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Deepening anti-U.S. rage casts doubt on Iraq leaders' ability to restore order

BAGHDAD, Iraq—After the past two days of fighting in southern and central Iraq, the difference between firebrand cleric Muqtada al Sadr and Iraqi Prime Minister Iyad Allawi couldn't be any more clear: Al Sadr has an army, and Allawi does not.

In Iraq, security is politics. When Allawi took office, the self-styled strongman lost little time before declaring that his government wouldn't tolerate the insurgency that's swept the country.

But as in previous battles, when al Sadr's Mahdi Army militia began to overrun Najaf and several neighborhoods from Baghdad to Basra, the Iraqi police force and national guard fought for a little while, then ran.

And as in previous battles, Iraq's Achilles' heel was revealed: To defend their country, Allawi and the interim government must go to the American military, an institution that's widely reviled by many Iraqis as an occupational force run amok.

Allawi's Cabinet has approved an emergency provision that would allow for something like a state of emergency to be declared, and he's expected to announce at least a partial state of emergency at a news briefing scheduled for Saturday.

But even if such a measure were imposed, it's not clear that Iraqi forces have the training or equipment to enforce it outside Baghdad, a capital that's looking increasingly besieged.

As Marine Col. Anthony Haslam put it Friday in Najaf: "We are trying to train them and equip them as best we can, but they just have AK-47s and they need some heavy machine guns and RPGs (rocket-propelled grenades), because that's what's out on the street."

Al Sadr's men certainly didn't seem worried about the Iraqi government or its security apparatus Friday.

Speaking at the Imam al Khadim shrine and mosque in one of Baghdad's predominantly Shiite Muslim neighborhoods, al Sadr cleric Hazim al Arajie took the Iraqi interior minister to task for saying that those who were battling American forces in Najaf and elsewhere were gangsters who would be run out of Iraq.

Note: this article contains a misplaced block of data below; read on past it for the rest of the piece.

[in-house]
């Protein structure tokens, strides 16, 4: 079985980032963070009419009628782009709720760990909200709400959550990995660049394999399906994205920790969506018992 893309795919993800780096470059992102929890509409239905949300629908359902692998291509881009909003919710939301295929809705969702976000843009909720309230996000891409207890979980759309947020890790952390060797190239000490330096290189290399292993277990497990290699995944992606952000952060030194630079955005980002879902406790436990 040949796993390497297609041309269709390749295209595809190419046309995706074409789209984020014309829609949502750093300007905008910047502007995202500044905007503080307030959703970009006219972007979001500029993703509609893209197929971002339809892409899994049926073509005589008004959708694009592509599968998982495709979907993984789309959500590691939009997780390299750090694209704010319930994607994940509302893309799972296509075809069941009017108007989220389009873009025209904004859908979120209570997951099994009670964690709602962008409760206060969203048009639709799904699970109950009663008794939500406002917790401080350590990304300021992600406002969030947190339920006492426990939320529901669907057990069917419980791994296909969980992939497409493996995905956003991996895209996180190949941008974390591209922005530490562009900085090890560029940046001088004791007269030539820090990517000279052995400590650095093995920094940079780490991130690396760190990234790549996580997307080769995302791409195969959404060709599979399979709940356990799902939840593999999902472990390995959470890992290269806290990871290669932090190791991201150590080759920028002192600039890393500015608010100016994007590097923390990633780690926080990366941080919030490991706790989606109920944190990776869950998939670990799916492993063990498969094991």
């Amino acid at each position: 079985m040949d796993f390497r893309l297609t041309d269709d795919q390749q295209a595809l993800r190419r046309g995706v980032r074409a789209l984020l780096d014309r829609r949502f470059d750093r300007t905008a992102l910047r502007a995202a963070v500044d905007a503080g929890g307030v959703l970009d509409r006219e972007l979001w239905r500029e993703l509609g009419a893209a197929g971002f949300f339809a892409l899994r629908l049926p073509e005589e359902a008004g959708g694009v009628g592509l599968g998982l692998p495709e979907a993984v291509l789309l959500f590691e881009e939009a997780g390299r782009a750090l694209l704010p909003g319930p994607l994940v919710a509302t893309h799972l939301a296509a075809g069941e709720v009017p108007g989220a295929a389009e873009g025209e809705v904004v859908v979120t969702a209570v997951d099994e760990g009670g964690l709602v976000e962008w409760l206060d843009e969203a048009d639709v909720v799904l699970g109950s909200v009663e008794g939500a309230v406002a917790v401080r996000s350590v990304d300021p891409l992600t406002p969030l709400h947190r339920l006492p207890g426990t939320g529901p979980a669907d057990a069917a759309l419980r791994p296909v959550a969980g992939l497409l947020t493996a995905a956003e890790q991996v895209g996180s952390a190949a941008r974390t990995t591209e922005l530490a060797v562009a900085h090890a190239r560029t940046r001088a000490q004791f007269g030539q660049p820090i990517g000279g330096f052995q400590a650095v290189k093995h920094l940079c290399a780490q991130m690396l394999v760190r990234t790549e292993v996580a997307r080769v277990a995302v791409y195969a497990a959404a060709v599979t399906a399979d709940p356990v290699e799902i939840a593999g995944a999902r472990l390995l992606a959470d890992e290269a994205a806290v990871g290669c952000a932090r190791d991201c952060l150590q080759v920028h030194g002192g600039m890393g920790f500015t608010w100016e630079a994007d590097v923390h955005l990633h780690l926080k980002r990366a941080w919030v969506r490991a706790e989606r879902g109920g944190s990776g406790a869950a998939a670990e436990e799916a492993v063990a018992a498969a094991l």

"We're warning you that if you're going to say these words again, we'll take you from your house and send you to hell," al Arajie said in remarks directed toward the minister, Falah Hassan al Naqib.

Many in Iraq take al Sadr's popularity as a sign of the U.S. failure to provide an alternative. The militia, it seems, may not be as much a coordinated fighting force as an expression of Iraqi rage at the American presence.

"The Iraqis are frustrated by the heat, the lack of water and the lack of electricity," said Sadoun al Dulame, the head of an independent research center in Baghdad. "All that we have gotten is talk and promises, but nothing has actually been done."

In Baghdad's Sadr City neighborhood, there are long gas lines, a near-epidemic of typhoid and hepatitis due to poor-quality water, and an electrical grid that provides only six hours of power daily for many residents.

Adel Hamid, a vegetable merchant in Sadr City, which was named for al Sadr's late father, said that over the course of about 15 months of suffering through a lack of basic services, he'd come to see the Americans as the enemy.

"The fight will continue and (Allah willing) we will be victorious," Hamid said. "I will sacrifice my three boys for the Sadr movement; they are in the Mahdi Army now to protect the city."

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(Knight Ridder Newspapers correspondent Dogen Hannah contributed to this report from Baghdad.)

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(c) 2004, Knight Ridder/Tribune Information Services.

Iraq

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